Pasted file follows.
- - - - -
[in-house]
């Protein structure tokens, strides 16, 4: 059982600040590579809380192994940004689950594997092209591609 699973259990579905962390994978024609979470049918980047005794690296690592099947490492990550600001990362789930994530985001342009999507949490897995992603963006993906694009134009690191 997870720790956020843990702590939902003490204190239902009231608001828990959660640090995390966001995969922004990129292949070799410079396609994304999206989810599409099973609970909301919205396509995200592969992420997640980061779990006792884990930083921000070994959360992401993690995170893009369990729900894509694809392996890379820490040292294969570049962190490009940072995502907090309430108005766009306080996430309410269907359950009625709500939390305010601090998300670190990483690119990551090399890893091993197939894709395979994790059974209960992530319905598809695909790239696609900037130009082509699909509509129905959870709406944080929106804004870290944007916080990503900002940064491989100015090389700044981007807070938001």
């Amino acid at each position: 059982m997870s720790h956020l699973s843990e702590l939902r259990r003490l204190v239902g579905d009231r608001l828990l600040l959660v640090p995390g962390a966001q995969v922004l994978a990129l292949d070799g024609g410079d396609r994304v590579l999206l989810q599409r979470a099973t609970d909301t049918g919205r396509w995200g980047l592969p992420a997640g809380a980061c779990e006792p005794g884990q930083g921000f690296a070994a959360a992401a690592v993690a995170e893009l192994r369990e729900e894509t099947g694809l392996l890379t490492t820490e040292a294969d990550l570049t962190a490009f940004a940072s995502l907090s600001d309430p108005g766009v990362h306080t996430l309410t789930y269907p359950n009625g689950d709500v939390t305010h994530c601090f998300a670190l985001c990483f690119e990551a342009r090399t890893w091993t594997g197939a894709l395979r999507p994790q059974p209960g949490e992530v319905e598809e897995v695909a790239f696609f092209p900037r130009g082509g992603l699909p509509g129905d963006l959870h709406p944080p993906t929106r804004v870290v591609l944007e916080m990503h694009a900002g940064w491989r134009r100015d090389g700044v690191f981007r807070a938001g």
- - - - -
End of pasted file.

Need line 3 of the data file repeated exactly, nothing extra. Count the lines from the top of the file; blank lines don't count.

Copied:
């Amino acid at each position: 059982m997870s720790h956020l699973s843990e702590l939902r259990r003490l204190v239902g579905d009231r608001l828990l600040l959660v640090p995390g962390a966001q995969v922004l994978a990129l292949d070799g024609g410079d396609r994304v590579l999206l989810q599409r979470a099973t609970d909301t049918g919205r396509w995200g980047l592969p992420a997640g809380a980061c779990e006792p005794g884990q930083g921000f690296a070994a959360a992401a690592v993690a995170e893009l192994r369990e729900e894509t099947g694809l392996l890379t490492t820490e040292a294969d990550l570049t962190a490009f940004a940072s995502l907090s600001d309430p108005g766009v990362h306080t996430l309410t789930y269907p359950n009625g689950d709500v939390t305010h994530c601090f998300a670190l985001c990483f690119e990551a342009r090399t890893w091993t594997g197939a894709l395979r999507p994790q059974p209960g949490e992530v319905e598809e897995v695909a790239f696609f092209p900037r130009g082509g992603l699909p509509g129905d963006l959870h709406p944080p993906t929106r804004v870290v591609l944007e916080m990503h694009a900002g940064w491989r134009r100015d090389g700044v690191f981007r807070a938001g």